Black Friday 2017 (Nov. 24) is still weeks away, but Consumer Reports is already thinking about the deals you’ll see during this annual shopping extravaganza. Televisions typically play a starring role in retail promotions, and this year that means that you should find great prices on 4K TVs in a variety of screen sizes.

How far will prices drop? You’re likely to see some 65-inch 4K sets with HDR from some lesser-known brands going for as little as $500. Continuing a trend we saw last year, more major brands—notably LG, Samsung, and Vizio—could show up in Black Friday 2017 promotions. 

Over the past few years the Black Friday sales have started earlier and extended past Cyber Monday (Nov. 27). 

But you can still expect some of the biggest and best TV deals to be reserved for the day of Black Friday itself. Just don’t show up early: Many stores have announced that they will be closed on Thanksgiving Day this year.

With all of that in mind, here are some early Black Friday 2017 strategy tips for TV shoppers:

1. Look for Deals on 4K TVs With HDR

Prices for 4K UHD TVs have been dropping, but you'll still typically pay $1,000 or more—and in many instances, a lot more—for a full-featured 65-inch set from a major brand.

That could make Black Friday 2017 a particularly appealing time to buy. Any 4K set you buy will probably include high dynamic range (HDR) technology, the hottest TV feature right now. 

You’ll also probably see some “derivative” models from major brands such as LG and Samsung. These are TVs with new-for-Black Friday model numbers, which can make shopping more confusing.

Those sets, like with HDR, will slug it out with sets from a number of secondary brands, many of which use the Roku TV platform, which now supports 4K HDR. You might also find a few Amazon Fire TV Edition 4K TVs with HDR, from brands such as Element, Seiki, and Westinghouse, advertised as Black Friday deals.

Be careful about comparing sets, though. Not all of these TVs can do a great job with HDR, mainly due to limitations in how bright the TV can get. Consumer Reports will track prominent deals being offered this year, and we do our best to provide information about how the TVs perform. Many of them may appear in our TV ratings.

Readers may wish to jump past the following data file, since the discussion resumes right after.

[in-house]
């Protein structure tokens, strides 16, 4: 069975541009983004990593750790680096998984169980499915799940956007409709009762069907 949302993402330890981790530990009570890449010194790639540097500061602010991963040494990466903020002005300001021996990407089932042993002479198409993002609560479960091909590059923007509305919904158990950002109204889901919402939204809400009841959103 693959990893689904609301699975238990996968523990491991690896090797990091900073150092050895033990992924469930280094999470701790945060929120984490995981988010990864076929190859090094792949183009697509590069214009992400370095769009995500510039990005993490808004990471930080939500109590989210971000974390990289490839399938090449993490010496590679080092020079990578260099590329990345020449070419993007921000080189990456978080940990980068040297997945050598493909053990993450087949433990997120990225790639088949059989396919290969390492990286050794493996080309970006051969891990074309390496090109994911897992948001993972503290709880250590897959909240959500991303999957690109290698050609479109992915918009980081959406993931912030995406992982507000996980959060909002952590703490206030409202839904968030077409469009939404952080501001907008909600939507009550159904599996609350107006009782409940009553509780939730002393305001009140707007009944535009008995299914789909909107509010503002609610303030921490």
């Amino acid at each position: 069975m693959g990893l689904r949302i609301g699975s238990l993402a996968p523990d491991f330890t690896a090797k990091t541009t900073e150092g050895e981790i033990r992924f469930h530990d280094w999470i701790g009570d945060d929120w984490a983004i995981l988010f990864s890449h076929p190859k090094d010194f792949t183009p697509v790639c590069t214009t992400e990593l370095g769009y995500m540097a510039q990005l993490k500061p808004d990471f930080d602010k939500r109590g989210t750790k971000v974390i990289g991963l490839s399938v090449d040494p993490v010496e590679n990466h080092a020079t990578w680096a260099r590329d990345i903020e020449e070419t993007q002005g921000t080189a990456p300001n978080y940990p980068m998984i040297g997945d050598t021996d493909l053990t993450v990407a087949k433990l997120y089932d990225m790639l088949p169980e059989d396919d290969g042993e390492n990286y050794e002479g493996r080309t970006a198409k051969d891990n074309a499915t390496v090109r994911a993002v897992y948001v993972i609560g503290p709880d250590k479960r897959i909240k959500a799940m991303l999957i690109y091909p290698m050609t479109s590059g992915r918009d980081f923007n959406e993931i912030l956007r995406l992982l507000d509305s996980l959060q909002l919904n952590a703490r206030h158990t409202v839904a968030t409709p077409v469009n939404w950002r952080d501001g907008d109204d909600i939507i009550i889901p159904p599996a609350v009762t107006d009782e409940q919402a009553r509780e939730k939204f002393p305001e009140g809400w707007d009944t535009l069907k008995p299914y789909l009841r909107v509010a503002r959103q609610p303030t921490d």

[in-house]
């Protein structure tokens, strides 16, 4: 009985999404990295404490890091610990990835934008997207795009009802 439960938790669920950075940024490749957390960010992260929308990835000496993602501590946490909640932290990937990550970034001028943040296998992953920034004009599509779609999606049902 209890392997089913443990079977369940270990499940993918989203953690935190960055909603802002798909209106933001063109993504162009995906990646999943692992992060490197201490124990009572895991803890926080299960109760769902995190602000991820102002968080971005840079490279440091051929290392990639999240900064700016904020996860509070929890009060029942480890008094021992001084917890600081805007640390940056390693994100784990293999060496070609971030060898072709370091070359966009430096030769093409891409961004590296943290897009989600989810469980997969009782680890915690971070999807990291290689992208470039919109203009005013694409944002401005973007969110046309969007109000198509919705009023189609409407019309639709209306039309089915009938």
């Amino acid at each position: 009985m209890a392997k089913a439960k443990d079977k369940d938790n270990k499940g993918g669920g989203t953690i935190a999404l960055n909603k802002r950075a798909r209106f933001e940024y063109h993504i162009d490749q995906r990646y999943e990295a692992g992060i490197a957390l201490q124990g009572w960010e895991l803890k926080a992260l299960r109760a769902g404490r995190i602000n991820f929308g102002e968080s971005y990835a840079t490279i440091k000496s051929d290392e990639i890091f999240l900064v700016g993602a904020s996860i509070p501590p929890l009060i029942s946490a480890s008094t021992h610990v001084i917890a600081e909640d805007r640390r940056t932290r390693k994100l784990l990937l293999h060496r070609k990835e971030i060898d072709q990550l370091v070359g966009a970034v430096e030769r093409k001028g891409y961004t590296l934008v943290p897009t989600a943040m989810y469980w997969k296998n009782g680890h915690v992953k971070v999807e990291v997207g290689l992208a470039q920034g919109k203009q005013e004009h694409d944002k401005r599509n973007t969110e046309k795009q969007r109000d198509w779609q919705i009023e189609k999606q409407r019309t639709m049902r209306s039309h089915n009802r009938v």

It will be interesting to see what, if any, kind of price drops occur on higher-end models from LG, Samsung, and Sony.

Because 4K OLED TVs top our ratings, we’ll be tracking pricing on these sets, offered right now only by LG and Sony. Those sets are normally quite pricey. For instance, LG’s entry-level 65-inch B7-series set is selling for about $3,000 right now. Last year the company offered significant discounts on some of its OLED models.

If you’re willing to splurge on an OLED set, November could be your month.

Consumer Reports' 2017 Holiday Gift Guide for updates on deals, expert product reviews, insider tips on shopping, and much more. And be sure to check our Daily Gift Guide.

2. Shop With Your Smartphone

Another Black Friday trend this year could be the growing number of consumers using smartphones to shop. In its 2017 Holiday Season Predictions report, Salesforce says that mobile will account for 60 percent of all the traffic to retail sites this shopping season. And the company expects that 40 percent of purchases will be made on a mobile device during Black Friday.

One big benefit to mobile shopping is that you can use your smartphone inside a store to compare prices. You can check emailed offers and social media posts, and use special retail apps for last-minute deals.

And, of course, you can research products you might not have considered before coming into a store. 

3. Expect Similar, Low Prices Everywhere

As always, retailers will lure shoppers with doorbuster deals. This year, you might find more consistent pricing from store to store.

“The retail environment has already become much more competitive, and thanks to policies such as UPP [unilateral pricing policy, where retailers agree not to sell a TV for less than a specified price], there has been less difference between in-store and online pricing,” says Deirdre Kennedy, senior analyst at GAP Intelligence. “It used to be that prices were fixed in a print ad. Now, during peak promotional times such as Black Friday, both manufacturers and retailers monitor their competition and can make adjustments accordingly.”

The growth of price-matching is also playing a role in bringing special deals into alignment with each other.

Over the past few years, major retailers such as Best Buy, Target, and Walmart have promised to match both online and in-store prices that consumers find at other outlets.

None of those retailers would tell Consumer Reports whether they planned to expand those programs this holiday season, but the policies they’ve already posted online indicate that the trend is continuing:

• Best Buy promises to match the prices of seven online retailers, including
• Target lists 27 online retailers, including,, and
• And Walmart itself matches the prices of a whopping 29 online competitors, including,, and

So should you still shop around? Yes. But this means you can do more of the work online—and spend less time driving from store to store.

There’s one wrinkle here, however. A few major TV brands try to get around price-matching by offering derivative models that are sold only by a single chain. The idea is that if no other chain is selling the same TV, the retailer can charge whatever it wants.